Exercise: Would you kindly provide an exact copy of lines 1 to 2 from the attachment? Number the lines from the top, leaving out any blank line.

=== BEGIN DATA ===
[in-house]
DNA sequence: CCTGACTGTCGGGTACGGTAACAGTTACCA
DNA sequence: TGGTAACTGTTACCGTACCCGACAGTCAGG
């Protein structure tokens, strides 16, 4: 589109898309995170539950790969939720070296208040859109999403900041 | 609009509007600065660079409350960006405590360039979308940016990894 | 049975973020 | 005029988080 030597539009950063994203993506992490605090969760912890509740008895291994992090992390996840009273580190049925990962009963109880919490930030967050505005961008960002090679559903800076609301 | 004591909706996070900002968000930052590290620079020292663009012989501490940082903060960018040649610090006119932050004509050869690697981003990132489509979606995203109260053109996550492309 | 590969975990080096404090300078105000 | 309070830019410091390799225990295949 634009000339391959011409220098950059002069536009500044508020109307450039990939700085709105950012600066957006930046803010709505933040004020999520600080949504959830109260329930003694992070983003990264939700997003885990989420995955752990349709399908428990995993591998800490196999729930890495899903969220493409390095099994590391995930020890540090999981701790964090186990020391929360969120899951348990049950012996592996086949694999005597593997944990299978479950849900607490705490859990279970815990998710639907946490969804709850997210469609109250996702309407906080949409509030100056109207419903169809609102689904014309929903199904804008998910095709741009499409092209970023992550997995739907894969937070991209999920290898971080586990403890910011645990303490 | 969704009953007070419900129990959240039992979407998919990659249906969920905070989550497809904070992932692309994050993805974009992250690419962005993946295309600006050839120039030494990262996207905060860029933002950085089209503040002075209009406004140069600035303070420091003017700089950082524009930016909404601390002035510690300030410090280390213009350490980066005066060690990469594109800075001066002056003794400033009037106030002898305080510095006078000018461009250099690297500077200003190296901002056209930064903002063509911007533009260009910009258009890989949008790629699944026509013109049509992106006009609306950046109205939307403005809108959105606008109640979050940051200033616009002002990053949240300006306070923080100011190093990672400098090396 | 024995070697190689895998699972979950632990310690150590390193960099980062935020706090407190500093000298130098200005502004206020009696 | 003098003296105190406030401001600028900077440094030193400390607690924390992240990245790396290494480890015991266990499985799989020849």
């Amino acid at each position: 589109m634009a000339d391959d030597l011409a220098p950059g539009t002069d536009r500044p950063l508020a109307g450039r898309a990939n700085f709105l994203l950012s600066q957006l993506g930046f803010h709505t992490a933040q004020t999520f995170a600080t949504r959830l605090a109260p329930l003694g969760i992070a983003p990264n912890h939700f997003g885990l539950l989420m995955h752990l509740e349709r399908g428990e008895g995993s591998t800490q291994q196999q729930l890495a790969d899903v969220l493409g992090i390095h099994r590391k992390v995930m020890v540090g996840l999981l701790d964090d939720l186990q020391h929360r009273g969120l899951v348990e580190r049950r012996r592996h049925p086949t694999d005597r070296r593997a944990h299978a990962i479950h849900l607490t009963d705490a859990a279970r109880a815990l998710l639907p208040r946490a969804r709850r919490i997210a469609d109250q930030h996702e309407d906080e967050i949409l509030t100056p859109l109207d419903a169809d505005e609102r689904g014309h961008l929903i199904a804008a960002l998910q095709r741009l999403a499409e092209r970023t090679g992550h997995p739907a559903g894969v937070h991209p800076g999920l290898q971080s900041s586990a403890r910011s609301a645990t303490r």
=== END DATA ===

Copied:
[in-house]
DNA sequence: CCTGACTGTCGGGTACGGTAACAGTTACCA